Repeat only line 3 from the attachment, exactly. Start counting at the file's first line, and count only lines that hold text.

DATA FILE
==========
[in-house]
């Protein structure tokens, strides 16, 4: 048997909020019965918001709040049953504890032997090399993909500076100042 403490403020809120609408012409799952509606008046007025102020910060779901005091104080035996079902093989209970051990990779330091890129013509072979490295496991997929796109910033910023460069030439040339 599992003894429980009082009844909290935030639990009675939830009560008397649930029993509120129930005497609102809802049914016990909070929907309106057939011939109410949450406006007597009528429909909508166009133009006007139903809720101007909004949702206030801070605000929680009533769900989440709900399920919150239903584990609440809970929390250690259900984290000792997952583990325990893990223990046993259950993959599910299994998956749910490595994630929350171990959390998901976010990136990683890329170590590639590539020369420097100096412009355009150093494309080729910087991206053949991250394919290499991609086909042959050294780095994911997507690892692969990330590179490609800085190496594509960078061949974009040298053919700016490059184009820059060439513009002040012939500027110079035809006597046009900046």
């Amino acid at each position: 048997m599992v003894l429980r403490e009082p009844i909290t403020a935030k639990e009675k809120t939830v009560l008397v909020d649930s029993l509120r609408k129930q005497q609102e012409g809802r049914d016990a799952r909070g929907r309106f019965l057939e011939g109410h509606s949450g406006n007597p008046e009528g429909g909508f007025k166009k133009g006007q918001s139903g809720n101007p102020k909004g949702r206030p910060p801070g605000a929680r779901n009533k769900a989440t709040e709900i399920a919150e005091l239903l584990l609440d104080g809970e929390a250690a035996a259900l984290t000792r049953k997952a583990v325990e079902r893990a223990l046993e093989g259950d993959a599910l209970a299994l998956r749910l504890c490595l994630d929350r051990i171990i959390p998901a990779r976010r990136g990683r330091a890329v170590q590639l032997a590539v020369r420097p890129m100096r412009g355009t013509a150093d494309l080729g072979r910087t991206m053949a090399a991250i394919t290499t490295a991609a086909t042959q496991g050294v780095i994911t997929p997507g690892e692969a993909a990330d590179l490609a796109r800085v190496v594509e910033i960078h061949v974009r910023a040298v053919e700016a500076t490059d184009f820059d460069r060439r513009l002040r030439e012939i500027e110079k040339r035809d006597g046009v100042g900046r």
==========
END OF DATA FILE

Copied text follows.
């Amino acid at each position: 048997m599992v003894l429980r403490e009082p009844i909290t403020a935030k639990e009675k809120t939830v009560l008397v909020d649930s029993l509120r609408k129930q005497q609102e012409g809802r049914d016990a799952r909070g929907r309106f019965l057939e011939g109410h509606s949450g406006n007597p008046e009528g429909g909508f007025k166009k133009g006007q918001s139903g809720n101007p102020k909004g949702r206030p910060p801070g605000a929680r779901n009533k769900a989440t709040e709900i399920a919150e005091l239903l584990l609440d104080g809970e929390a250690a035996a259900l984290t000792r049953k997952a583990v325990e079902r893990a223990l046993e093989g259950d993959a599910l209970a299994l998956r749910l504890c490595l994630d929350r051990i171990i959390p998901a990779r976010r990136g990683r330091a890329v170590q590639l032997a590539v020369r420097p890129m100096r412009g355009t013509a150093d494309l080729g072979r910087t991206m053949a090399a991250i394919t290499t490295a991609a086909t042959q496991g050294v780095i994911t997929p997507g690892e692969a993909a990330d590179l490609a796109r800085v190496v594509e910033i960078h061949v974009r910023a040298v053919e700016a500076t490059d184009f820059d460069r060439r513009l002040r030439e012939i500027e110079k040339r035809d006597g046009v100042g900046r």